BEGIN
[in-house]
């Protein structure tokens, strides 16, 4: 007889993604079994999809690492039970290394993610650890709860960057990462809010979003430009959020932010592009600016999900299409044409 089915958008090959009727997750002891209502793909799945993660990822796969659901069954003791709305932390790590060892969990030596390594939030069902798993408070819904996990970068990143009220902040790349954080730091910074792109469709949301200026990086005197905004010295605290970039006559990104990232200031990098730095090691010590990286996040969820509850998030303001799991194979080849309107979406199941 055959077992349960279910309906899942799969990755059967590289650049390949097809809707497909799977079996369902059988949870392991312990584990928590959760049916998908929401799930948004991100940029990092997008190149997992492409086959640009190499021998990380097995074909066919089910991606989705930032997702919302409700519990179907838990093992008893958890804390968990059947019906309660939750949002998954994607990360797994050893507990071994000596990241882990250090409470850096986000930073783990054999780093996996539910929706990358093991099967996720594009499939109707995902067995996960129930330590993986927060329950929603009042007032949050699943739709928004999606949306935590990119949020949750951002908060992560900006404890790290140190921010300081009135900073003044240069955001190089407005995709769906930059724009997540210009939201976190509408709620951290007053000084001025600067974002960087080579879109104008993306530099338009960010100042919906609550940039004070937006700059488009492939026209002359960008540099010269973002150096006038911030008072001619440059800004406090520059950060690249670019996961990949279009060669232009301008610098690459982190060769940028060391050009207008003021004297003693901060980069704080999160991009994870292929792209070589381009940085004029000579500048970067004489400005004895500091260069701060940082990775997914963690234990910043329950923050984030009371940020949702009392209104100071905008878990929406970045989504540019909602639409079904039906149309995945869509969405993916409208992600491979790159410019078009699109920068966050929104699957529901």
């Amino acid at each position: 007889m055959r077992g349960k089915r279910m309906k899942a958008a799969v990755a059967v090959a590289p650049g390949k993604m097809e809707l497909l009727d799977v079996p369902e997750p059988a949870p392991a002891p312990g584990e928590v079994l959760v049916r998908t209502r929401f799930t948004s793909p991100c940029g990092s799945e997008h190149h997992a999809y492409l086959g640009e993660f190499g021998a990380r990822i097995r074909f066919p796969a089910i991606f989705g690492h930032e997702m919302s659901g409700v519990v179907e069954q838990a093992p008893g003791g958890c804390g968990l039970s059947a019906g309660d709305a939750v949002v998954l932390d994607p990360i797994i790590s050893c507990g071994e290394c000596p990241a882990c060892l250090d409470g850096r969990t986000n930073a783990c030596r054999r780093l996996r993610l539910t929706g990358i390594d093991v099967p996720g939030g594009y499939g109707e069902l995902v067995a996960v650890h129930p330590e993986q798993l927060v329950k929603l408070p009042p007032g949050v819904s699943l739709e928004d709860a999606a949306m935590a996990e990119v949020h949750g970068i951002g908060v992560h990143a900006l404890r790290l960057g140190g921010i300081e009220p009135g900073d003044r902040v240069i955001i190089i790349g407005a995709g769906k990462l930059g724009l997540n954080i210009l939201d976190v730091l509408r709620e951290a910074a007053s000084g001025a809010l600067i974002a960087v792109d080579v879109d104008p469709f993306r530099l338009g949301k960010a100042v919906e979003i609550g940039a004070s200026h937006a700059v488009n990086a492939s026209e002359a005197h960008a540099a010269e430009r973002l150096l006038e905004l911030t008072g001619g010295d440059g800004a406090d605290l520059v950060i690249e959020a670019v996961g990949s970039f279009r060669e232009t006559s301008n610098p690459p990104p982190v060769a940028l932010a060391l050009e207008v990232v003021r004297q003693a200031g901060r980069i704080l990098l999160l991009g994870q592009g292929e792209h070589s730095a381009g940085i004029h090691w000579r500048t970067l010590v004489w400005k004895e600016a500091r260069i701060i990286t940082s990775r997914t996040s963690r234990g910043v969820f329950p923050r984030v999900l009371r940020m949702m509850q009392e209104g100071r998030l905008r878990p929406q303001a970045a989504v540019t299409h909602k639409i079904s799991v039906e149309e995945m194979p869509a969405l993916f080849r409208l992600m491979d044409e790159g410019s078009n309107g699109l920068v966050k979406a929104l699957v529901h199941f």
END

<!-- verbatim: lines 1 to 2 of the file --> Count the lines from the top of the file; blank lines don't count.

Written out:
[in-house]
């Protein structure tokens, strides 16, 4: 007889993604079994999809690492039970290394993610650890709860960057990462809010979003430009959020932010592009600016999900299409044409 089915958008090959009727997750002891209502793909799945993660990822796969659901069954003791709305932390790590060892969990030596390594939030069902798993408070819904996990970068990143009220902040790349954080730091910074792109469709949301200026990086005197905004010295605290970039006559990104990232200031990098730095090691010590990286996040969820509850998030303001799991194979080849309107979406199941 055959077992349960279910309906899942799969990755059967590289650049390949097809809707497909799977079996369902059988949870392991312990584990928590959760049916998908929401799930948004991100940029990092997008190149997992492409086959640009190499021998990380097995074909066919089910991606989705930032997702919302409700519990179907838990093992008893958890804390968990059947019906309660939750949002998954994607990360797994050893507990071994000596990241882990250090409470850096986000930073783990054999780093996996539910929706990358093991099967996720594009499939109707995902067995996960129930330590993986927060329950929603009042007032949050699943739709928004999606949306935590990119949020949750951002908060992560900006404890790290140190921010300081009135900073003044240069955001190089407005995709769906930059724009997540210009939201976190509408709620951290007053000084001025600067974002960087080579879109104008993306530099338009960010100042919906609550940039004070937006700059488009492939026209002359960008540099010269973002150096006038911030008072001619440059800004406090520059950060690249670019996961990949279009060669232009301008610098690459982190060769940028060391050009207008003021004297003693901060980069704080999160991009994870292929792209070589381009940085004029000579500048970067004489400005004895500091260069701060940082990775997914963690234990910043329950923050984030009371940020949702009392209104100071905008878990929406970045989504540019909602639409079904039906149309995945869509969405993916409208992600491979790159410019078009699109920068966050929104699957529901």